Students from Zeballos, Maaqtusiis, and Kyuquot Schools peer into sturgeon tanks at Mal U's Fisheries and Aquaculture program.
Forty-four students and ten chaperones attended a two-day event promoting fisheries careers and business opportunities available to Nuu-chah-nulth. Sponsored by Uu-a-thluk, the field trip included grades 9-12 students from Kyuquot, Zeballos, and Maaqtusiis Schools.
Gathering at Nanoose First Nation on March 22, students and chaperones began with a tour of a commercially run smokehouse owned and operated by Ahousaht member, Edith Fred. Donning the caps and booties required for visitors, they learned the importance of cleanliness in a commercial facility. They also assumed the roles of commercial smokehouse workers, learning how to correctly receive fish and fire up the smoker. “I’m very proud of my ancestry,” Edith told visitors. “I’m proud to be running my own business because I get to set my own hours and work for myself.”
Next, Randy Fred of Tseshaht gave a presentation about seafood business opportunities. “There are a lot of opportunities for Nuu-chah-nulth people,” he said, outlining the Nuu-chah-nulth history with seafoods. Currently involved in a historic deal to process abalone from the Bamfield/Huu-ay-aht Abalone Project, Randy was hopeful. “You can do just about anything you want to do.”
Following the presentation, students took part in activities with a marine biology theme led by Department of Fisheries and Oceans Education Coordinator, Christy Wilson. Over dinner they listened to Penny White, a UBC fisheries graduate student from the Tsimshian Nation. White talked about the kinds of careers available and why they’re important to First Nation students. “This is life fulfilling work,” she said.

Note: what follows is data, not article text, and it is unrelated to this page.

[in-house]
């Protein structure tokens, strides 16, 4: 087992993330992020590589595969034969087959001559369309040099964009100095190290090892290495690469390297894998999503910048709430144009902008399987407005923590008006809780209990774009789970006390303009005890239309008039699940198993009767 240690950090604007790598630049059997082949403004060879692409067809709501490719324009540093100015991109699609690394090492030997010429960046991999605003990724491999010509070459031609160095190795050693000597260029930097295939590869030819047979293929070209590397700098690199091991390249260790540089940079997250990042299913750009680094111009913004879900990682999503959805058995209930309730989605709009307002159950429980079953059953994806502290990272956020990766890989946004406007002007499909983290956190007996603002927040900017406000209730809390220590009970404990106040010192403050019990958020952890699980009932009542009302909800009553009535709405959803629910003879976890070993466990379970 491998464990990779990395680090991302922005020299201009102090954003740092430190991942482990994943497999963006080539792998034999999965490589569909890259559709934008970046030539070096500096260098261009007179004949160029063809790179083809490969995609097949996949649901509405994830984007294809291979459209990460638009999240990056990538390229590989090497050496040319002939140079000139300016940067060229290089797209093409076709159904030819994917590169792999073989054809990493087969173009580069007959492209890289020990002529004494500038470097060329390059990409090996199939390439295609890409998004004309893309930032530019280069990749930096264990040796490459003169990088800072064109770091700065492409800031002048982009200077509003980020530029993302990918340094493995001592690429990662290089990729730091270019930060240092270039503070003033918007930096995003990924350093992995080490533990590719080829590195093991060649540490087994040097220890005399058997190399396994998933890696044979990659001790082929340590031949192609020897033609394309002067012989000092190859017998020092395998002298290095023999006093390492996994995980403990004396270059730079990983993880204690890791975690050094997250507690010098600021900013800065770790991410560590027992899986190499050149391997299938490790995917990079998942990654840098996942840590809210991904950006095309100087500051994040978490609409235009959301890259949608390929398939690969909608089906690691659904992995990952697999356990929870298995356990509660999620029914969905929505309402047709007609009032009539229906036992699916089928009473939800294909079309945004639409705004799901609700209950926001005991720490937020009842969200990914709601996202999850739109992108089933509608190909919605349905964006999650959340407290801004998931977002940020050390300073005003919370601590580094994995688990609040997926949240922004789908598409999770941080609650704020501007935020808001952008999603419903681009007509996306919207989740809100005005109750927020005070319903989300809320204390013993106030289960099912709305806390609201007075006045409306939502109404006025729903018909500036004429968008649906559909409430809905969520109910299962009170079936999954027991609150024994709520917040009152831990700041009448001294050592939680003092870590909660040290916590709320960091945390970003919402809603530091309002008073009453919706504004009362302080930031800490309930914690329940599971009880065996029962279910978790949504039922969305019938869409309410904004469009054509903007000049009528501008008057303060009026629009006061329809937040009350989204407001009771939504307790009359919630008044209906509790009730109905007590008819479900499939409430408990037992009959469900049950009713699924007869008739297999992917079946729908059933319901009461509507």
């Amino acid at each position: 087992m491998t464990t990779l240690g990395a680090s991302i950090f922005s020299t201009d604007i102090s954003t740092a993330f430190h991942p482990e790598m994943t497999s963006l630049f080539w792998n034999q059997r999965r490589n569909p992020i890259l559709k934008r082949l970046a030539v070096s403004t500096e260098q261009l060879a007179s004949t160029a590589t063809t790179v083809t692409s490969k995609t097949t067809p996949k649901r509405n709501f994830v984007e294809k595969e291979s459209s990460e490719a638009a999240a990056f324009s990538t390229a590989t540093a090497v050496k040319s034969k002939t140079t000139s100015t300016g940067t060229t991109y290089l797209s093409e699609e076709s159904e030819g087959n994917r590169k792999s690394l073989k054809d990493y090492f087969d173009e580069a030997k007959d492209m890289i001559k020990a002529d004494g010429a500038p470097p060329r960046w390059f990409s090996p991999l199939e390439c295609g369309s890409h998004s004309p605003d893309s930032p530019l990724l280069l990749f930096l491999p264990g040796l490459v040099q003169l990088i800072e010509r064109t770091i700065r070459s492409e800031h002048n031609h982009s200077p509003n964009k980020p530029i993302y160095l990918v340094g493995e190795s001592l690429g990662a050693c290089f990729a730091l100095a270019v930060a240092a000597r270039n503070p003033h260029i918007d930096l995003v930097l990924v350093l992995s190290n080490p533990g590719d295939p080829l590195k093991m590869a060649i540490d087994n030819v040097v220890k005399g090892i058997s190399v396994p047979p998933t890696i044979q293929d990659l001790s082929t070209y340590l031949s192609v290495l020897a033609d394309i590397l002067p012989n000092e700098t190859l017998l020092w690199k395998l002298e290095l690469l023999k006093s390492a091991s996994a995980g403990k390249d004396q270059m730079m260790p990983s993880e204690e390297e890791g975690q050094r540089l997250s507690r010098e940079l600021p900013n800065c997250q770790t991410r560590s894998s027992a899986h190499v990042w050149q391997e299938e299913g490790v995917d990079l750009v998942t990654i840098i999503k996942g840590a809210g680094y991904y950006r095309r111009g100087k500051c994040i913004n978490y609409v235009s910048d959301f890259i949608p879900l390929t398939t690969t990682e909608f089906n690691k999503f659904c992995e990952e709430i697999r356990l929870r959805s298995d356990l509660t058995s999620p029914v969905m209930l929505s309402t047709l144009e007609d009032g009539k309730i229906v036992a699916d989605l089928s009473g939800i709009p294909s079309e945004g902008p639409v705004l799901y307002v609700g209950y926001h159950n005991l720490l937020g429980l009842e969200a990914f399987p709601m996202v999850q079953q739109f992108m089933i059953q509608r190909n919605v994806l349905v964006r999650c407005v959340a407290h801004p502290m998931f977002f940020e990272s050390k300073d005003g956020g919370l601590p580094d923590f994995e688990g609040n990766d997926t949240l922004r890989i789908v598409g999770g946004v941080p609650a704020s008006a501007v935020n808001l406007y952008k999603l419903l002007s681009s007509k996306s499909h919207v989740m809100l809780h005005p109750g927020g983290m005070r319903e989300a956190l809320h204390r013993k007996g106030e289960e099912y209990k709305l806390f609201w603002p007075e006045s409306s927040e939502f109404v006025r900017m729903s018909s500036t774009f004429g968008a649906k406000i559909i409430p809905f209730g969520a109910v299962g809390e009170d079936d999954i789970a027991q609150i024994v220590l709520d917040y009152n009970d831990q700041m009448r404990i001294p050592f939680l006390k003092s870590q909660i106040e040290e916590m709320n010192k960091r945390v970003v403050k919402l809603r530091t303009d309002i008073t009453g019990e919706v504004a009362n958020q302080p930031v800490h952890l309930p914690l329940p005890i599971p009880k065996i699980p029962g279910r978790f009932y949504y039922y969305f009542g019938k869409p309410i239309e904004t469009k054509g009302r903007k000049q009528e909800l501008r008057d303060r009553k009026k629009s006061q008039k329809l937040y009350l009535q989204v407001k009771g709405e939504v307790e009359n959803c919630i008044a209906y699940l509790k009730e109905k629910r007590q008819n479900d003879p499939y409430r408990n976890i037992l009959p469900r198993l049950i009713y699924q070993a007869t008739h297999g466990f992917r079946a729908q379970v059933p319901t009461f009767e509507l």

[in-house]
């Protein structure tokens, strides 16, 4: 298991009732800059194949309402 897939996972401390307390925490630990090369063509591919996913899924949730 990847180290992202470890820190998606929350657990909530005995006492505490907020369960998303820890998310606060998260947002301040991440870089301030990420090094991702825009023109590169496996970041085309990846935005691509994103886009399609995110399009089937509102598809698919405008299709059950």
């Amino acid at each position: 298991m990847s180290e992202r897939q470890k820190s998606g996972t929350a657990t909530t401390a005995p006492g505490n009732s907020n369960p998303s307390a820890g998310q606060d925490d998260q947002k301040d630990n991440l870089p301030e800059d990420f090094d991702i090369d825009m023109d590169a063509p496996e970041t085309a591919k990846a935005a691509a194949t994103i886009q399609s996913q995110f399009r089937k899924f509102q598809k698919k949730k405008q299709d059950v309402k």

The second day of the trip, students gathered at Malaspina University College for Aboriginal Student Day. Starting in the theatre, they listened to presentations by First Nations students, including Leona McBride from Ehattesaht. She had this advice: “Getting your education is hard and there are going to be obstacles, but you have to decide if you’re going to let them block you or if you’re going to go around them.”
Touring the Fisheries and Aquaculture department, students also heard from Johnnie Manson of Tla-o-qui-aht, who created and delivered a presentation about working in the shellfish industry. Along with a fellow student, Manson told the visitors how important shellfish production is to coastal communities. He also explained how thrilled he was to be able to talk to them. “This is the culmination of my time here at Malaspina—standing up here talking to you.”
Planning to continue his studies in fisheries and possibly pursue a degree, Manson was confident about his prospects. “I’m not worried about finding a job,” he said in conversation as students surveyed tanks filled with urchins and clams. “I dropped out of high school, but I made the decision to go back and get my education. Now that I’m here I can see what kinds of opportunities are available.”
Submitted by Uu-a-thluk Capacity Building Coordinator, Shannon Cowan